Does anyone care part II

Looking back at the previous post I think one thing I haven't really made clear is the extent to which the shape of the governing regime impacts thinking. It is always natural for people to pick a side because it gives a sense of social acceptability and power. If your side is up then you have some kind of reflected power from the fact that your group is in power. The fact that you agree with the views of your group makes you an insider in that group. Of course it doesn't necessarily have to be that you agree with your group you just have to be a part of it.

In the United States we vote for individuals with whoever gets the most votes even if they aren't in the majority wins. This necessitates a system where two people face off. If you have three and all three get somewhere around 33 percent then you have a problem in terms of legitimacy. So in general a race will have two people.

Its also true that it costs money to run for office. One of the main reasons is that you have to brand yourself. Tom Jode is a working class guy who gets your problems. It doesn't matter if its true it just has to sell. If you get to put a letter next to your name like an R or a D then a lot of symbolic branding gets to occur without the candidate ever spending a dime. It also gives the candidate a ready made platform of issues. Some of those issues the candidate will care about, others, he or she will not care about. But if you really got them down and asked them they would tell you they cared and they probably would agree that that position on that issue is the correct on. Not because they care or because they have thought about it much but because they have decided that they exist within a group and want to be as much a part of that group as possible.

Most people do this. Most people when they join a group do not merely sign their name on the dotted line. They really invest themselves. There is also the contrary action that when someone finds themselves in full agreement on one issue with a group, even if they previously disliked that group, they will become more likely to agree with the other issues that group holds. Group identity becomes a kind of feedback loop. When that loop is stable then there isn't much chance for another group of grab members of other groups.

When that loop gets cut though interesting things can happen. Why is it that the Republican party became Anti-Abortion. When Roe v. Wade happened there were anti abortion members of both parties. There are two groups though that could most be swayed by this issue that were in the democratic column. Catholics, particularly Irish Catholics in the north. And Evangelicals in the south. There were votes to be had by going anti abortion. And this worked very well for a while. The problem is that having a solid south as part of your voting base is a double edged sword. Over time taking the Anti Abortion issue did nothing for Catholics, they still tend to vote overwhelmingly for democrats, but it did help, along with a number of other issues, take the south.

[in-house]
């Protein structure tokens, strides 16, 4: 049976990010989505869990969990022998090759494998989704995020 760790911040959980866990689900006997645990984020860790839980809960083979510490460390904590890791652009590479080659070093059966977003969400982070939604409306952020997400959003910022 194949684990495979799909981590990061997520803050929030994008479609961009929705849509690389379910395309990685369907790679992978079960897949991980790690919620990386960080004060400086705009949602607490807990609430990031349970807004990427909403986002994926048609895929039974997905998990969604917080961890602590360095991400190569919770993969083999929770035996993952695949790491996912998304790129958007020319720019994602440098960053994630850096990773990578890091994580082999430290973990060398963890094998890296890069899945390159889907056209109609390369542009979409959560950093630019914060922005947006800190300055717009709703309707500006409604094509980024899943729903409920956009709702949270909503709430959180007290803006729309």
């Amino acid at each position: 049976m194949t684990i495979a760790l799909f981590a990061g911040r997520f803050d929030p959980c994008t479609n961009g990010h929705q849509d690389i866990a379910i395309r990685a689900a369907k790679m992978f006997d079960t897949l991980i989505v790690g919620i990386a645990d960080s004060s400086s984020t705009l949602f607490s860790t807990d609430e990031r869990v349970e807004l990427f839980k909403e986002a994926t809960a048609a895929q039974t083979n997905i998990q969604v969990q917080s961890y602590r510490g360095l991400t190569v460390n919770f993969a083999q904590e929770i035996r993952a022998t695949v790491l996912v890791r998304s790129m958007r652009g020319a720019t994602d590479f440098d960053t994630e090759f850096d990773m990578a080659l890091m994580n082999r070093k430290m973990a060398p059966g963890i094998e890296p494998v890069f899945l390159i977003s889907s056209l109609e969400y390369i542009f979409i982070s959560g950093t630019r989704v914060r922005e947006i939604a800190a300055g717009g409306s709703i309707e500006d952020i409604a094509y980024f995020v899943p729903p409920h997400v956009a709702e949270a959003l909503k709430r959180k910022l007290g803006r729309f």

The reason that the South is a Double edged sword is because the political culture of the south is different from the north in particularly antithetical ways. The South and North have defined themselves so much off of each other that even though most of the issues that once animated that defining no longer exist they still reflexively do so. Some of this has to do with an urban rural split where the south is much more rural than the north and therefore has a lot of very different interests.

If the United States had a different voting system or even a different constitution that did not devolve so much power to the states and localities we would have very different parties. There is nothing that links pro-choice policy with protectionism or free trade.

If the United states had a proportional voting system where people voted for parties rather than people and if a party got 5 percent of the vote then they got a person in the parliament, we would have a radically different split between the right and left. You would have a trade union party that would join with whoever gave them control over trade union policy and the feminist party that would join with whoever if it gave them control over women's issues and so on. More people would have much more idiosyncratic views of issues then exists now in the United States.

So in the United states where we vote for individuals who represent one of two parties the range of opinions represented in the political system is going to be much smaller in general than in another type of system. Issues that rise up on the radar screen can be liked or disliked but will have unclear relationships to actual voting behavior. Polls then don't mean much and never will.

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